This fine 10c.ship stamp from Newfundland was designed and printed by the American Bank Note Company in Montreal. Released in 1887 it is an accurate description of an Atlantic brigantine. It is symbolic of Newfoundland's seaborne trade and probably represents a ship built at one of the British North American yards. This is typical of the type of private sailing ship, which carried much of the trans-Atlantic mail as private ship-letters, from Newfoundland during the first three decades of the 19th century.
This airmail set of six stamps celebrated the 50th Anniversary of Declaration of British Possession. The design was taken from a photograph by J.M. Pescott of Melbourne. It depicts a view of Port Moresby Harbour. The vessel at the wharf is the S.S. Katoomba. In 1888 mails were carried on vessels similar to the sailing cutter depicted in the lower left corner. No wmk.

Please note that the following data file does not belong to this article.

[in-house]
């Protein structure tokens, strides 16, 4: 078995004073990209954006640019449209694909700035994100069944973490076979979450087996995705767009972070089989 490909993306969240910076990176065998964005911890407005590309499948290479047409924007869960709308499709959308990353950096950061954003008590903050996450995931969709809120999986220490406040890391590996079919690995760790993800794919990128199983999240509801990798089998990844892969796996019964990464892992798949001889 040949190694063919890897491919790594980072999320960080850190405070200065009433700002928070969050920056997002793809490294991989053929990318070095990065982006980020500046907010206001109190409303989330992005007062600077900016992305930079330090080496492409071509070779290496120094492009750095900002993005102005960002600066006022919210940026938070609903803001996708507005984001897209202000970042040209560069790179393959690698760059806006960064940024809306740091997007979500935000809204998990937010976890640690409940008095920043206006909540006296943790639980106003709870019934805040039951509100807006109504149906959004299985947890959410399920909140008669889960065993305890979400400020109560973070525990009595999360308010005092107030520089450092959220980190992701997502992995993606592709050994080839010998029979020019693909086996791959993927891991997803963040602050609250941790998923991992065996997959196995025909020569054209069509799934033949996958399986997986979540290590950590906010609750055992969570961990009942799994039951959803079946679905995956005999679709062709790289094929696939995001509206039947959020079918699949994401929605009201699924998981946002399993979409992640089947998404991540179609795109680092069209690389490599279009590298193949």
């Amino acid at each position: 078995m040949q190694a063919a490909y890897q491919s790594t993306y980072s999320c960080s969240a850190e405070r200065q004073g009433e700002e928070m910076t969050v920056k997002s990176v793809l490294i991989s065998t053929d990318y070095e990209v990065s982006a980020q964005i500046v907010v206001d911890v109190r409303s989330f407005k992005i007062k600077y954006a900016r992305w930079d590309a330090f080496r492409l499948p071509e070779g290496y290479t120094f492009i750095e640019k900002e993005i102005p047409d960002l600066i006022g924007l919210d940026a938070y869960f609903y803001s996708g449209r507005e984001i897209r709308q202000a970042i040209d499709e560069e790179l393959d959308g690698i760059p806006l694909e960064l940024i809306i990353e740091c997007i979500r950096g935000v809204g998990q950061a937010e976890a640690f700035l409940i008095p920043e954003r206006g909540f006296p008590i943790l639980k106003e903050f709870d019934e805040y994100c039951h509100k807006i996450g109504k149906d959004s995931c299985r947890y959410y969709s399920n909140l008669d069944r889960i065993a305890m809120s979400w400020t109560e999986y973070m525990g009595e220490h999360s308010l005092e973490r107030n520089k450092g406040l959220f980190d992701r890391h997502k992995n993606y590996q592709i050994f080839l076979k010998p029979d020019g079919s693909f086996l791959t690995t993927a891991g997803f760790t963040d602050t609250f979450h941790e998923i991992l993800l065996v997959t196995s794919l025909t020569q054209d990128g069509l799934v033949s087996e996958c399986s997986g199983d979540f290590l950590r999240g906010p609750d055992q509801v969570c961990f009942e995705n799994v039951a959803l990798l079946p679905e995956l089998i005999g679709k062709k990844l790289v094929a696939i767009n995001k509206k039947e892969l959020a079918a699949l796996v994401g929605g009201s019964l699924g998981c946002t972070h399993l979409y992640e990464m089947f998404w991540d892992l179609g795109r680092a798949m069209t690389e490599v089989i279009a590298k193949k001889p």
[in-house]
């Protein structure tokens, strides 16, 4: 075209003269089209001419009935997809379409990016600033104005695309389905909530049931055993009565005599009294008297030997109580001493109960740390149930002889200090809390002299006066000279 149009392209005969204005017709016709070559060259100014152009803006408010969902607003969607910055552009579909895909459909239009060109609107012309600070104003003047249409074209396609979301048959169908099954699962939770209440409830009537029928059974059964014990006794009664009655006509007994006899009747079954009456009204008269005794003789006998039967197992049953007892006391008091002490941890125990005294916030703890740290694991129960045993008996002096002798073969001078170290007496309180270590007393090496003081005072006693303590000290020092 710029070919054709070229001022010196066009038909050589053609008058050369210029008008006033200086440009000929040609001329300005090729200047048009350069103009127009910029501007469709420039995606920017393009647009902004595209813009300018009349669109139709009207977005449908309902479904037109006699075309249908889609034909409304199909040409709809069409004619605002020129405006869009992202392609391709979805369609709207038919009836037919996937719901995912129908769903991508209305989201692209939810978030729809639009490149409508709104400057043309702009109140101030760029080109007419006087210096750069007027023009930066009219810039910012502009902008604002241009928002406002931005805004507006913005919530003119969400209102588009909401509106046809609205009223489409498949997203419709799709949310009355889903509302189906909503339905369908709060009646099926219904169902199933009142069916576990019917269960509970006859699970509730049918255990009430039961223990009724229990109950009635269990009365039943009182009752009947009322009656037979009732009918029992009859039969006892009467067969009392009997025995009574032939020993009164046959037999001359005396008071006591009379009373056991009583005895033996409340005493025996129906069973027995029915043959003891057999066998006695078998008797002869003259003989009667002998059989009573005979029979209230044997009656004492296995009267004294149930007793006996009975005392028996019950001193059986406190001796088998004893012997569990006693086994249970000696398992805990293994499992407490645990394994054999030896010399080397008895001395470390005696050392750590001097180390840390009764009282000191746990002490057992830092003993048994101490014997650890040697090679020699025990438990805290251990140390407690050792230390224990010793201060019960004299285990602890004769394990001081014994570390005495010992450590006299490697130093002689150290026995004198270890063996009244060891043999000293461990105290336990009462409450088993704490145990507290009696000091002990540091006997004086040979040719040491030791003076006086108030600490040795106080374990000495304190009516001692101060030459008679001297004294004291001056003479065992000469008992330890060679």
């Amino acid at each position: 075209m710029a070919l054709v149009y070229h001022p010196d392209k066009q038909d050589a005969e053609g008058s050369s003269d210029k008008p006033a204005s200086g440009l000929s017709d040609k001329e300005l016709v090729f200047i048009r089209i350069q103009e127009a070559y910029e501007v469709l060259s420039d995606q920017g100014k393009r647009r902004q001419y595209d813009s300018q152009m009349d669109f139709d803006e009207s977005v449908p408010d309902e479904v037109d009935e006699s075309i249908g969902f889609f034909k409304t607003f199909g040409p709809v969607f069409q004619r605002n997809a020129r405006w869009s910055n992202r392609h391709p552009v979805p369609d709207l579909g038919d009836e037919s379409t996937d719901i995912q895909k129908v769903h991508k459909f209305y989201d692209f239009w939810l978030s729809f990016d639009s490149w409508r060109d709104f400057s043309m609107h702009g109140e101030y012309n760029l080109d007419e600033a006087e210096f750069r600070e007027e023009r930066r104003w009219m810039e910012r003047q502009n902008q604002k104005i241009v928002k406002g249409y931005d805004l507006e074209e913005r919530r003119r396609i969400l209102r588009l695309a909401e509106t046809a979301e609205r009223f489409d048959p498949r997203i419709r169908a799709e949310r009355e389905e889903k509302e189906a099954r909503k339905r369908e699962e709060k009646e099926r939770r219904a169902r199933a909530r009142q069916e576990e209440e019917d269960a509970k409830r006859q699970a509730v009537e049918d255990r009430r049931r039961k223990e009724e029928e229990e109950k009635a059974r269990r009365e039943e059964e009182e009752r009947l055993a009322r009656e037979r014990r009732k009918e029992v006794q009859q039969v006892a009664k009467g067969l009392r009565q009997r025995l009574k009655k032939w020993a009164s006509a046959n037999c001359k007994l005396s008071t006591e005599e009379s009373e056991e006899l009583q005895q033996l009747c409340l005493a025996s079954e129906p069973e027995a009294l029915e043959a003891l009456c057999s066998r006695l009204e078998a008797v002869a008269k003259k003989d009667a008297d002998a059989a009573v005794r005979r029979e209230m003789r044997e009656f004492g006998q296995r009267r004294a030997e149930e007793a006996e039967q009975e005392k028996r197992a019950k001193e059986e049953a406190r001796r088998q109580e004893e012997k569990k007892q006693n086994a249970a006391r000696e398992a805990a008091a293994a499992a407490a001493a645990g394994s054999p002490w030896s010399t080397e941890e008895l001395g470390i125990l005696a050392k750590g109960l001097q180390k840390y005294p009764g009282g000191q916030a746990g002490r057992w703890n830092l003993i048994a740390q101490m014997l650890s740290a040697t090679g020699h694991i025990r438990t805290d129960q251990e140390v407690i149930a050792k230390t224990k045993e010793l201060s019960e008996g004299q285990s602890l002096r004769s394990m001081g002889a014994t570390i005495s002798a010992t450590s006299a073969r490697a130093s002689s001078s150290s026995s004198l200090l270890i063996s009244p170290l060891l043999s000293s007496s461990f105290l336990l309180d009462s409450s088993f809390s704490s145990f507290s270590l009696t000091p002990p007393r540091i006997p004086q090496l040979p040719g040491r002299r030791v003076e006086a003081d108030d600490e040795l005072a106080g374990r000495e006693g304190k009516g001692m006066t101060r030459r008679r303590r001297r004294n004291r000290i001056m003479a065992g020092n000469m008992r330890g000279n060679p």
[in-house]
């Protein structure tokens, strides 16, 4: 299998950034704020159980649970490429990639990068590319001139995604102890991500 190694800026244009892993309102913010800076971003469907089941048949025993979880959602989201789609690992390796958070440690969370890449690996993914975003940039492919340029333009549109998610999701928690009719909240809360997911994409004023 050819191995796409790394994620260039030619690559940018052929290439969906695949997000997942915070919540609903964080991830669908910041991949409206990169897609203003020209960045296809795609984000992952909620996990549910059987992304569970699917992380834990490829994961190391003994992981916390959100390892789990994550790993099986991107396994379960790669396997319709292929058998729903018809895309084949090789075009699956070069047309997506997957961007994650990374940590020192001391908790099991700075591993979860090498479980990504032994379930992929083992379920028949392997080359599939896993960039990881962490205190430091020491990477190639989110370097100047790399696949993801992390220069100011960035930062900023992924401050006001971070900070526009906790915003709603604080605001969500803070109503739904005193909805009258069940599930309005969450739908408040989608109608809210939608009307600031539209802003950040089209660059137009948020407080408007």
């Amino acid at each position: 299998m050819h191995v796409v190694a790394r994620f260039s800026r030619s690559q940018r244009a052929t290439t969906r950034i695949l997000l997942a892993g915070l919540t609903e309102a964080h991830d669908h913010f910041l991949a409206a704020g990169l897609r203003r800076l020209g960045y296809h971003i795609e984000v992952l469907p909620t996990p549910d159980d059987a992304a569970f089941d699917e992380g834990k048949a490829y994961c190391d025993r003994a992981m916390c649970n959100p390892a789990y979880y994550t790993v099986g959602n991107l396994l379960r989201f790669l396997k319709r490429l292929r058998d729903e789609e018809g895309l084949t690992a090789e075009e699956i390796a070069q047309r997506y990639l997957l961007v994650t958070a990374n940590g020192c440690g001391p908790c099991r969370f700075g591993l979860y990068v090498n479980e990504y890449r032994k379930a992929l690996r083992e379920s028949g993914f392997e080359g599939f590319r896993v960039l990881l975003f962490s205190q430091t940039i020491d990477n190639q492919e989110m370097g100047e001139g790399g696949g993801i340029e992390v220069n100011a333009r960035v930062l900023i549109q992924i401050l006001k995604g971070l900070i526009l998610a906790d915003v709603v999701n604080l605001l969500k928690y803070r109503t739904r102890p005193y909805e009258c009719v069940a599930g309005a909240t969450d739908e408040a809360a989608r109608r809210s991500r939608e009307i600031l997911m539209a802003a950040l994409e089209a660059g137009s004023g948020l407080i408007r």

Here is an issue for those interested in Telecommunications history. This 20c. blue-grey, yellow-chestnut stamp was issued to celebrate the Opening of the Radio-T.V. Centre in Paris in 1968. Designed and engraved by Combet.
Philately keeps me company in old age: Brijmohan Modi’s story In the age of instant communication, philately maybe is a dying hobby. Its old custodians, though, are doing everything to breathe life into it. Akola resident, 67-year-old Brijmohan Modi, a retired engineer, recently won a silver medal at World Philatelist Exhibition-cum-Competition in Rio de Janeiro. “I am honoured to be the only one from Maharashtra to take part in this event that saw 600 participants from 50 countries,” said Modi, whose collection of about 8000 stamps is themed on architecture.
There are many stamps issued during World War I, which reflect the momentous events of those years.